However, experts say the changes could complicate Convention of States movements already in progress.
Florida Gov. Ron DeSantis announced on Jan. 29 that the state legislature will be certifying four constitutional changes calling for new amendments to be added to the U.S. Constitution.
His hitting points are Congressional term limits, a balanced budget, line-item veto power, and ensuring members of Congress cannot exempt themselves from any laws they pass.
However, constitutional experts told The Epoch Times that these changes to Article V, while proactive, spark confusion and risk complicating the Convention of States project already years in the making.
“I’m a little bit confused about what the governor is talking about right now,” said President of Convention of States Action, Mark Meckler.
“And also [it is] important to note, Ron DeSantis is an endorser of our project. He was an early endorser. And so he’s been with us for a long time.
“So why restart [and] kind of reinvent the wheel? We have over 5 million people involved nationally.
“We’ve got folks in every single state legislative district in the United States of America. We’re pending in all these legislatures.
“Our folks are out there lobbying, and all these legislatures and—and they’re honestly a bit confused about what’s coming out of Florida right now. It doesn’t really make much sense to us.”
Two out of the four resolutions are already moving through the Florida State Legislature.
According to the House website, it applies to the Congress of United States to call a convention for the sole purpose of proposing amendments to the Constitution of the United States to set a limit on the number of terms to which a person may be elected as a member of United States House of Representatives and to set a limit on the number of terms to which person may be elected as a member of the United States Senate.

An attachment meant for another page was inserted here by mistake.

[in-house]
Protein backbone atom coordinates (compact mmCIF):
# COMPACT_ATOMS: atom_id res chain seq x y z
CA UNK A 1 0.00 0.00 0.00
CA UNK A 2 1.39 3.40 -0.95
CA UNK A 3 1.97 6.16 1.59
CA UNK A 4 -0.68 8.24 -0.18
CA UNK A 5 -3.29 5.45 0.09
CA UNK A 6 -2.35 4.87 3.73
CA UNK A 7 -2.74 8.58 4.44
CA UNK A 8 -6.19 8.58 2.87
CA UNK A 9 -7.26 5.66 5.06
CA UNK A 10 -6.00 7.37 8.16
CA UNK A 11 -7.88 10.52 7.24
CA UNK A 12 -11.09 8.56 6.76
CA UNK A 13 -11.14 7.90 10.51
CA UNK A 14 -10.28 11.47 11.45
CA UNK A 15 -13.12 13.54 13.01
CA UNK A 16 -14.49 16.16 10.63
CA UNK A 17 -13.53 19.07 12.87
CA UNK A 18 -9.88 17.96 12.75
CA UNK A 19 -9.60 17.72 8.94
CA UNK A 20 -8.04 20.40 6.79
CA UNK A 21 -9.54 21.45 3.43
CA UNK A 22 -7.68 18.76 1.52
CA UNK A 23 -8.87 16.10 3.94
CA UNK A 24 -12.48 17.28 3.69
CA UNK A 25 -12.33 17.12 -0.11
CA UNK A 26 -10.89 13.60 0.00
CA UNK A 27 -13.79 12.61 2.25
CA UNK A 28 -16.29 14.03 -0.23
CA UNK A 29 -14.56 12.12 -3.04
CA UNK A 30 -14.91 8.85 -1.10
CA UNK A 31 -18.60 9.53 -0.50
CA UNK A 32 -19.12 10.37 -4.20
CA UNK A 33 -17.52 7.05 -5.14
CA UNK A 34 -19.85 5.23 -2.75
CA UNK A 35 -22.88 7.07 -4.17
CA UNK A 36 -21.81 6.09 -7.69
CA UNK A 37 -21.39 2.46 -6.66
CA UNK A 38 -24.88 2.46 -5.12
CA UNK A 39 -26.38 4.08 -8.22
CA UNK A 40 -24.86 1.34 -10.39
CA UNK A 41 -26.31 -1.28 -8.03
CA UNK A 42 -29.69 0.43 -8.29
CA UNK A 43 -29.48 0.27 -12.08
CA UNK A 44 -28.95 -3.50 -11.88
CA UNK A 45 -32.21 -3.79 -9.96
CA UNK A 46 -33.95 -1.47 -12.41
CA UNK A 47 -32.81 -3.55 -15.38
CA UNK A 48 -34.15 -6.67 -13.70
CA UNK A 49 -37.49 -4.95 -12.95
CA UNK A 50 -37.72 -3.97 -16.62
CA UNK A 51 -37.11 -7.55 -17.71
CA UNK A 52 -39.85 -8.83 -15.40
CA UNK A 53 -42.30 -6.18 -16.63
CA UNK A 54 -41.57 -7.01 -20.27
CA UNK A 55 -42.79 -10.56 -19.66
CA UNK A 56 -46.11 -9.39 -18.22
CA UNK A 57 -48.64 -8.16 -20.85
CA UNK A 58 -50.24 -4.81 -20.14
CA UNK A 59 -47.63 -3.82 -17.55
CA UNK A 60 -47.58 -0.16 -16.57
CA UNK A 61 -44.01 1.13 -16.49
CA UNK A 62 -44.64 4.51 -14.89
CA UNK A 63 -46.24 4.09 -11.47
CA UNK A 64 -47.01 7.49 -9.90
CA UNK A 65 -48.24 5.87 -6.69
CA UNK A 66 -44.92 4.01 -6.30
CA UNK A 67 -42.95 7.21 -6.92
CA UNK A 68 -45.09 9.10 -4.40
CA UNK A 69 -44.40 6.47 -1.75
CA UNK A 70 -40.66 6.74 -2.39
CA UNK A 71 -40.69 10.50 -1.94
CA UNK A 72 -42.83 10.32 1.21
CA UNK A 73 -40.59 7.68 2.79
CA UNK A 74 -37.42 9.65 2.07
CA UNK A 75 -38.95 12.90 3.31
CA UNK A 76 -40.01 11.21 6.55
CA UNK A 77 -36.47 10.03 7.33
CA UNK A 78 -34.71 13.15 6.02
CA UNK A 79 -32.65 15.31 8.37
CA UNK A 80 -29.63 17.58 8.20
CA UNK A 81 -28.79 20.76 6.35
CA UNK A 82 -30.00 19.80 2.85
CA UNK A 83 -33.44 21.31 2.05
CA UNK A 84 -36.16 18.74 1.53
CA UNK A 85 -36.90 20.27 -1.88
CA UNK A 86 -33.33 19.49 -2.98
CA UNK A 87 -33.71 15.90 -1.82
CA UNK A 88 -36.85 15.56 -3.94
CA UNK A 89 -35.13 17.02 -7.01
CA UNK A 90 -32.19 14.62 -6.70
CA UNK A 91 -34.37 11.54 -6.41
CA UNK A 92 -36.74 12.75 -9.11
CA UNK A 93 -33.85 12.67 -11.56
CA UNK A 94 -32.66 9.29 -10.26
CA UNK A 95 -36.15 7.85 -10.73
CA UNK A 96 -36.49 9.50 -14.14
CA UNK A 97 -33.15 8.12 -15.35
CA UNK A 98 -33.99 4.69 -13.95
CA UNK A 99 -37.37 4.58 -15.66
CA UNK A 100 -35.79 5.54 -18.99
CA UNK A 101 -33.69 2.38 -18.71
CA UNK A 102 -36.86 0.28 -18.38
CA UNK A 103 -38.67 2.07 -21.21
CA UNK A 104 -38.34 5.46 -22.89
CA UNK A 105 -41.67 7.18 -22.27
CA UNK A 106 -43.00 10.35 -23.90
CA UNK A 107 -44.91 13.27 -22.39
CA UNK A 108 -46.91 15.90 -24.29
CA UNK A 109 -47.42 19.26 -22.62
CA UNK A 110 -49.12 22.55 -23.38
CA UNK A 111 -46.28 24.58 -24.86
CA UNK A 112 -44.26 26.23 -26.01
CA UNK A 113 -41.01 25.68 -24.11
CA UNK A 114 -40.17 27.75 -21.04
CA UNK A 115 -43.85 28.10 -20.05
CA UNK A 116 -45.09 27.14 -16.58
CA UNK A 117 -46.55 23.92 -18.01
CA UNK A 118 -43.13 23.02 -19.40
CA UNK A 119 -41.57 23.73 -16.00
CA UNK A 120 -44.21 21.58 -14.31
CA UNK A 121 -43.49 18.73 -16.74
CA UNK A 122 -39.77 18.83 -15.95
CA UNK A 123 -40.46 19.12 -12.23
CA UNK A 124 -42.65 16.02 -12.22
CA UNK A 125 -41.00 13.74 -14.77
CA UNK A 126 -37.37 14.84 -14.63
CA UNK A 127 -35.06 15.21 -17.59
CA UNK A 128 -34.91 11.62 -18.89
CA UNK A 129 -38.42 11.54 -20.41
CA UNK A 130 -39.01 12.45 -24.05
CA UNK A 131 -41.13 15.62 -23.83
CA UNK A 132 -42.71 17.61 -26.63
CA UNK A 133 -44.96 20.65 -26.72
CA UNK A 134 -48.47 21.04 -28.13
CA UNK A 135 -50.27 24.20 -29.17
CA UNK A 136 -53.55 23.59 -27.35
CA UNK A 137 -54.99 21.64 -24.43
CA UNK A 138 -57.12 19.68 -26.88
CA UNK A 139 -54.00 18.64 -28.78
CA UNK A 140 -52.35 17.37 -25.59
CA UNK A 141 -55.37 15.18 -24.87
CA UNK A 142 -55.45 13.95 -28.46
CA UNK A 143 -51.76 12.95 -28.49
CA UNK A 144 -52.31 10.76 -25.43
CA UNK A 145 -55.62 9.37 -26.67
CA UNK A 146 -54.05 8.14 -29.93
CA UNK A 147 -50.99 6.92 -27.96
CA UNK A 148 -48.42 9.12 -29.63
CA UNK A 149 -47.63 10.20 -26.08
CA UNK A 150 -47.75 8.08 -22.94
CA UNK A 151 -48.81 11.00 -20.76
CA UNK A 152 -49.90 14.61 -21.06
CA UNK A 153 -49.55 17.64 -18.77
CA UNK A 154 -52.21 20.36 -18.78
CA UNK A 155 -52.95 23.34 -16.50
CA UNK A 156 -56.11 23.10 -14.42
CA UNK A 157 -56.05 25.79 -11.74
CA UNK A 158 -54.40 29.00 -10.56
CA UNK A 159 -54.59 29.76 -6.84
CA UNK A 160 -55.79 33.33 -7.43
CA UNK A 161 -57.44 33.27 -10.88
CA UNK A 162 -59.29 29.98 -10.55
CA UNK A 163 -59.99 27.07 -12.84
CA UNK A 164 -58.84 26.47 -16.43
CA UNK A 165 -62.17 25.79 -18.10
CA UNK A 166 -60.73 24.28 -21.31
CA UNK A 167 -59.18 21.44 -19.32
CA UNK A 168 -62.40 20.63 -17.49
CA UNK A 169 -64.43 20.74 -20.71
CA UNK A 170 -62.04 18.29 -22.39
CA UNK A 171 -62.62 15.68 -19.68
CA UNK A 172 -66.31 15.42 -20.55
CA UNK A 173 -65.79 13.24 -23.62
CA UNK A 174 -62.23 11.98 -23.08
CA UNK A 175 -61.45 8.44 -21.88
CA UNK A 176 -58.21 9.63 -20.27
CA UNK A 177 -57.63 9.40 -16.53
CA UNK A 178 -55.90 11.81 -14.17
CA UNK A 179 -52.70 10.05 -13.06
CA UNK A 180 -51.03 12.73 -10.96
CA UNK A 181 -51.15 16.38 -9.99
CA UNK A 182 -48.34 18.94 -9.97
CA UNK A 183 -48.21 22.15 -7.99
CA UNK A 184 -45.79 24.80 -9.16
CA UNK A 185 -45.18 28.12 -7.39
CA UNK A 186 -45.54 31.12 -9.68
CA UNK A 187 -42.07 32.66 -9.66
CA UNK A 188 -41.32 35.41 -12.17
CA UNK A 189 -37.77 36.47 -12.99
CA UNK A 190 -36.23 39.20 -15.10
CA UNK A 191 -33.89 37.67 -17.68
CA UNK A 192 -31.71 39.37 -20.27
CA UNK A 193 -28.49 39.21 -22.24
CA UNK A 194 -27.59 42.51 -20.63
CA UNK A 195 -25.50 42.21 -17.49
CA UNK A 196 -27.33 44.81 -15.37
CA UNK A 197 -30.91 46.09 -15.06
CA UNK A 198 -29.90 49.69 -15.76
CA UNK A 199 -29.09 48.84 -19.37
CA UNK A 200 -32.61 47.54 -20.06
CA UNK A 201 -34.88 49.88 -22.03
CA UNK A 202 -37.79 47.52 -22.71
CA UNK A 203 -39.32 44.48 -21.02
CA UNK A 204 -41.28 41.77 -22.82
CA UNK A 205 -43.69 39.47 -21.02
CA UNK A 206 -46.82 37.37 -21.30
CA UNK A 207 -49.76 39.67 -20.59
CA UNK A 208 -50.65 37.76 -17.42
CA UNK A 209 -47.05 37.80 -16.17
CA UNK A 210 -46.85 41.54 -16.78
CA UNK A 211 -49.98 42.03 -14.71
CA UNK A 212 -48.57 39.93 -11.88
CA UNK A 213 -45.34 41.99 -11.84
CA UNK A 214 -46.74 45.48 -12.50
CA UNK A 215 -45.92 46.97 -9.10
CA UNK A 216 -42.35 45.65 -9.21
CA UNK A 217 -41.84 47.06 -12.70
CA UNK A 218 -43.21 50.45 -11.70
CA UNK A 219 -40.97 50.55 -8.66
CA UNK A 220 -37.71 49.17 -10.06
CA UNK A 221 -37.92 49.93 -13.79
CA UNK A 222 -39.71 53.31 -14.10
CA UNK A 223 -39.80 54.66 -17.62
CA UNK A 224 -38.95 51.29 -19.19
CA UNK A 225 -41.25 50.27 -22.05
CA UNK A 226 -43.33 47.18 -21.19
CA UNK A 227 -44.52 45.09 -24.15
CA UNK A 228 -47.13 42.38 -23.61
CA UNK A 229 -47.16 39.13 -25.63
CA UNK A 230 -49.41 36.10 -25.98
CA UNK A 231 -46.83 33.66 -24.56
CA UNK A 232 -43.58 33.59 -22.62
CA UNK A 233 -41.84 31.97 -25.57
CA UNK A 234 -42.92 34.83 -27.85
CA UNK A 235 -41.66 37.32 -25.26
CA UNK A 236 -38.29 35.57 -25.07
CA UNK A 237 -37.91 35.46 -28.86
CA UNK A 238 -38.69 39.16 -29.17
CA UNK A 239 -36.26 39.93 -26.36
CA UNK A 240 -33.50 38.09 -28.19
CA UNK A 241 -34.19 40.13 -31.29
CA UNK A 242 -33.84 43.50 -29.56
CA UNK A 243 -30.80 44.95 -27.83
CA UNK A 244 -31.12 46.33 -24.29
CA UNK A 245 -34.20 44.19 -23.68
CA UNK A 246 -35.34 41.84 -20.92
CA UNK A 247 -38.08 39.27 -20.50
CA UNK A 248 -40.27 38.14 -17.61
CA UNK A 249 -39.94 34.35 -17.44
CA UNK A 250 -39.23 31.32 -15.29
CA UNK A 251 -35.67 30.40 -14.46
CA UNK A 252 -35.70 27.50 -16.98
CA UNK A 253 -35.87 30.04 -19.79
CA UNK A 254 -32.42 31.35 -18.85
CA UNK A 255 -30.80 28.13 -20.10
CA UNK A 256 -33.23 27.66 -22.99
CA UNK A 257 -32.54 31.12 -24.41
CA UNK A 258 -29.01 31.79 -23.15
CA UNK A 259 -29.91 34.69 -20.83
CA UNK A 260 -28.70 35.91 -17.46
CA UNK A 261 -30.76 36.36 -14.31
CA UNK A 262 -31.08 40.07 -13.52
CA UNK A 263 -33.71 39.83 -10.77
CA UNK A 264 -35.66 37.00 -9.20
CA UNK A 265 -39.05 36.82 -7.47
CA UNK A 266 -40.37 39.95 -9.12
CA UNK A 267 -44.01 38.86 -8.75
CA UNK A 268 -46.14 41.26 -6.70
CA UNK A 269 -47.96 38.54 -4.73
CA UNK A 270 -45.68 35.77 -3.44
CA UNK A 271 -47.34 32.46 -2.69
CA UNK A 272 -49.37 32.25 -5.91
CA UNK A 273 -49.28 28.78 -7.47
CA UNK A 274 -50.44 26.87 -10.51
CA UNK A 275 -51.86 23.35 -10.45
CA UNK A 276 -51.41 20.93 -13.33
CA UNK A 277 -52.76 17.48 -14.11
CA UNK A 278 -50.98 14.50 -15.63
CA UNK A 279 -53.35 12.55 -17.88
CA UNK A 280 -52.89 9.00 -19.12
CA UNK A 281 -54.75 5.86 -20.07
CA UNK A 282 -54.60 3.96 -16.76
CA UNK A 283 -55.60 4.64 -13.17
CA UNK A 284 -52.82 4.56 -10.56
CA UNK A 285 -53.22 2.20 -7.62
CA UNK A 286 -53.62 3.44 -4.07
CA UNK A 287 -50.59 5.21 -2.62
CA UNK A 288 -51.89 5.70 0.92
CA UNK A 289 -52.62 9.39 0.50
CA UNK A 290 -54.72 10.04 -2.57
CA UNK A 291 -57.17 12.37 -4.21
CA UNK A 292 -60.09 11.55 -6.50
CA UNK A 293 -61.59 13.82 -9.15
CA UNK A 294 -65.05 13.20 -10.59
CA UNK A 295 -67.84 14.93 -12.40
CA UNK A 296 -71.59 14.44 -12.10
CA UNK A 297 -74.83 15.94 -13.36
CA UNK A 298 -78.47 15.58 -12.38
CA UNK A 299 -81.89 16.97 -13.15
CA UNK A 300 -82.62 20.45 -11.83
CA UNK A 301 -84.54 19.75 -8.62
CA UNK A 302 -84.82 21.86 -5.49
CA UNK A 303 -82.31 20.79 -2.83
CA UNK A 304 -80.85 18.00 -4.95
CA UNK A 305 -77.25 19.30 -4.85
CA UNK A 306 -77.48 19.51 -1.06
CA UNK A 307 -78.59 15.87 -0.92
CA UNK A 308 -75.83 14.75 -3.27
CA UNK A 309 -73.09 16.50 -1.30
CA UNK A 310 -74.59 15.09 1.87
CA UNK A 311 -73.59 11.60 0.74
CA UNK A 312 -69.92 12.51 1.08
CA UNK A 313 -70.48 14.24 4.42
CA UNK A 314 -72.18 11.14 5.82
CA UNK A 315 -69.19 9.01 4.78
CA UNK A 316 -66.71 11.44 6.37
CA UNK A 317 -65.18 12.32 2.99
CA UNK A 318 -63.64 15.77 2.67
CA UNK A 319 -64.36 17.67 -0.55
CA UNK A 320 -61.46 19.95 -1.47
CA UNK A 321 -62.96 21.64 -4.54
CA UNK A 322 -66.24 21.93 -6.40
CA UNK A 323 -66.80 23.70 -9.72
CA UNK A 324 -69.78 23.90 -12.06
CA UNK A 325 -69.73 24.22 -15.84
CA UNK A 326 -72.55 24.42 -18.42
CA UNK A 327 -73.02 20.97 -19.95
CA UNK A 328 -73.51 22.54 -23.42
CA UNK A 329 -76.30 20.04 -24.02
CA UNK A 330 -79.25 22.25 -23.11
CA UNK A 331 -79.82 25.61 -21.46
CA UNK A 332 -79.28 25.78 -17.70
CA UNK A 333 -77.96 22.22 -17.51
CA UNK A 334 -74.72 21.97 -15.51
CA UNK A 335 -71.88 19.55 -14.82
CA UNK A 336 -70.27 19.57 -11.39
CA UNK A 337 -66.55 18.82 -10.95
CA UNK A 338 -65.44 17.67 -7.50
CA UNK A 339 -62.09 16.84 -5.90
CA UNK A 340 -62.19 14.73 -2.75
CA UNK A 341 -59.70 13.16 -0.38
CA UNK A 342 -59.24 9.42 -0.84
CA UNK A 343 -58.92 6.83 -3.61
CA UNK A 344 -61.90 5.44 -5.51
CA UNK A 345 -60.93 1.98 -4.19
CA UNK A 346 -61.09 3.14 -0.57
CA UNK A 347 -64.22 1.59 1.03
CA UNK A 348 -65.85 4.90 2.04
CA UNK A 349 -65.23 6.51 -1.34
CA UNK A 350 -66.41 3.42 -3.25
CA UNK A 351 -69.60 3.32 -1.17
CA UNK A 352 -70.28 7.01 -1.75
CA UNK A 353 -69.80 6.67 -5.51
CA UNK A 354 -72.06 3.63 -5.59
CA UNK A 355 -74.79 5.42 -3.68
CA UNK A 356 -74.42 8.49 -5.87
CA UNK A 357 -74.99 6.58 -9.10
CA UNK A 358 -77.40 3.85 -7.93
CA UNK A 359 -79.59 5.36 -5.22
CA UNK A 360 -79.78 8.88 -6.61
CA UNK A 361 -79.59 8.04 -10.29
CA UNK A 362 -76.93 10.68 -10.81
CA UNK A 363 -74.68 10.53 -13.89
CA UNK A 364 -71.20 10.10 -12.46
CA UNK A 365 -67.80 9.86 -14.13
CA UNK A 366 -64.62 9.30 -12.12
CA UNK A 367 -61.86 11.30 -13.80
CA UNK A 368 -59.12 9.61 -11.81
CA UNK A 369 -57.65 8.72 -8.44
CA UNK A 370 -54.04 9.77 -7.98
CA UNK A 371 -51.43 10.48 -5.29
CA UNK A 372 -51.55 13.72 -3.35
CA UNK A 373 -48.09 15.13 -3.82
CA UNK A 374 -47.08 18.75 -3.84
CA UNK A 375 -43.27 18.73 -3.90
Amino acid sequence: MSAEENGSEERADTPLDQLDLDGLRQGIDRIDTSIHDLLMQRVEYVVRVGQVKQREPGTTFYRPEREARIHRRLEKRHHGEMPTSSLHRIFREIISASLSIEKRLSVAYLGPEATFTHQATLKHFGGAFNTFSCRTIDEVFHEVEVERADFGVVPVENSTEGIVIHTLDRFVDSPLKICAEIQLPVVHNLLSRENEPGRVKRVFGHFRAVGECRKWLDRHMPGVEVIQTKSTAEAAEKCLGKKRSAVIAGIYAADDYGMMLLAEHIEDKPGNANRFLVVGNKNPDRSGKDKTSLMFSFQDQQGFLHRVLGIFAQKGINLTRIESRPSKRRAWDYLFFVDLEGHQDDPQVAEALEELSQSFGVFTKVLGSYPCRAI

It also passed the House 80–33 on Jan. 9 and was received by the Senate on Jan. 11.
“The good thing about all those reforms is … it’s not Republican, Democrat, [or] Independent,” Mr. DeSantis said.
“I mean … if you ask people, should there be term limits for Congress? You get support across the board: Republican, Democrat, Independent male, female, black, white, it doesn’t matter.
“People believe that you should have term limits. If they say, ‘Should they have to balance the budget like Florida and other states,’ most people are going to say ‘yes.’
“Should they be able to exempt themselves from laws? ‘No, of course not.’”
“Our Founding Fathers envisioned elected service as a short-term sacrifice, not a means of personal enrichment in which elected officials can pick and choose which laws to follow,” said Florida’s Senate President Kathleen Passidomo.
“The American people are fed up. With these initiatives, Florida is sending a strong message that the federal government must be accountable to the people.”
Amendments With or Without Washington
Under Article V of the U.S. Constitution, there are two ways an amendment can be ratified.
It can be proposed by Congress, passed by a two-thirds supermajority in both the House of Representatives and the Senate, and then sent to all 50 state legislatures.
If the amendment gets a simple majority vote in both houses of 38 legislatures, it is ratified and added to the Constitution.